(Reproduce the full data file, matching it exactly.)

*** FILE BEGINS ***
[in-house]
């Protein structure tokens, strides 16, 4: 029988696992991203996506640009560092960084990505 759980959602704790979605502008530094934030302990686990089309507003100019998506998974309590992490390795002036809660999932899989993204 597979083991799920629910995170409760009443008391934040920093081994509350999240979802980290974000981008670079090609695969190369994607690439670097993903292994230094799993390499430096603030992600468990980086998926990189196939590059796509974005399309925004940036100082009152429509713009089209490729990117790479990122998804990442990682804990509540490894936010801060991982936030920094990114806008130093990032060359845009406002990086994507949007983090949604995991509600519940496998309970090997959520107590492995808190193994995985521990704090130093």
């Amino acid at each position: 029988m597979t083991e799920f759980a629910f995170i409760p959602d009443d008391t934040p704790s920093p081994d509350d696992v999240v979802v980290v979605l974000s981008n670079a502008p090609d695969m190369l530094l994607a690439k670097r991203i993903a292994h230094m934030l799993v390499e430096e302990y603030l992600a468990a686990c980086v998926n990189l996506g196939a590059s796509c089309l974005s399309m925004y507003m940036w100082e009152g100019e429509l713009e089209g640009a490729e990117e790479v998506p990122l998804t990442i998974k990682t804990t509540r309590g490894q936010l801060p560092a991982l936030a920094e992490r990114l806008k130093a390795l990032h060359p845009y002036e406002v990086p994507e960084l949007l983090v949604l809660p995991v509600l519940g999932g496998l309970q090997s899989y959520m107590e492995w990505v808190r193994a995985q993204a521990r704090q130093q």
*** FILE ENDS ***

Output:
[in-house]
């Protein structure tokens, strides 16, 4: 029988696992991203996506640009560092960084990505 759980959602704790979605502008530094934030302990686990089309507003100019998506998974309590992490390795002036809660999932899989993204 597979083991799920629910995170409760009443008391934040920093081994509350999240979802980290974000981008670079090609695969190369994607690439670097993903292994230094799993390499430096603030992600468990980086998926990189196939590059796509974005399309925004940036100082009152429509713009089209490729990117790479990122998804990442990682804990509540490894936010801060991982936030920094990114806008130093990032060359845009406002990086994507949007983090949604995991509600519940496998309970090997959520107590492995808190193994995985521990704090130093």
């Amino acid at each position: 029988m597979t083991e799920f759980a629910f995170i409760p959602d009443d008391t934040p704790s920093p081994d509350d696992v999240v979802v980290v979605l974000s981008n670079a502008p090609d695969m190369l530094l994607a690439k670097r991203i993903a292994h230094m934030l799993v390499e430096e302990y603030l992600a468990a686990c980086v998926n990189l996506g196939a590059s796509c089309l974005s399309m925004y507003m940036w100082e009152g100019e429509l713009e089209g640009a490729e990117e790479v998506p990122l998804t990442i998974k990682t804990t509540r309590g490894q936010l801060p560092a991982l936030a920094e992490r990114l806008k130093a390795l990032h060359p845009y002036e406002v990086p994507e960084l949007l983090v949604l809660p995991v509600l519940g999932g496998l309970q090997s899989y959520m107590e492995w990505v808190r193994a995985q993204a521990r704090q130093q």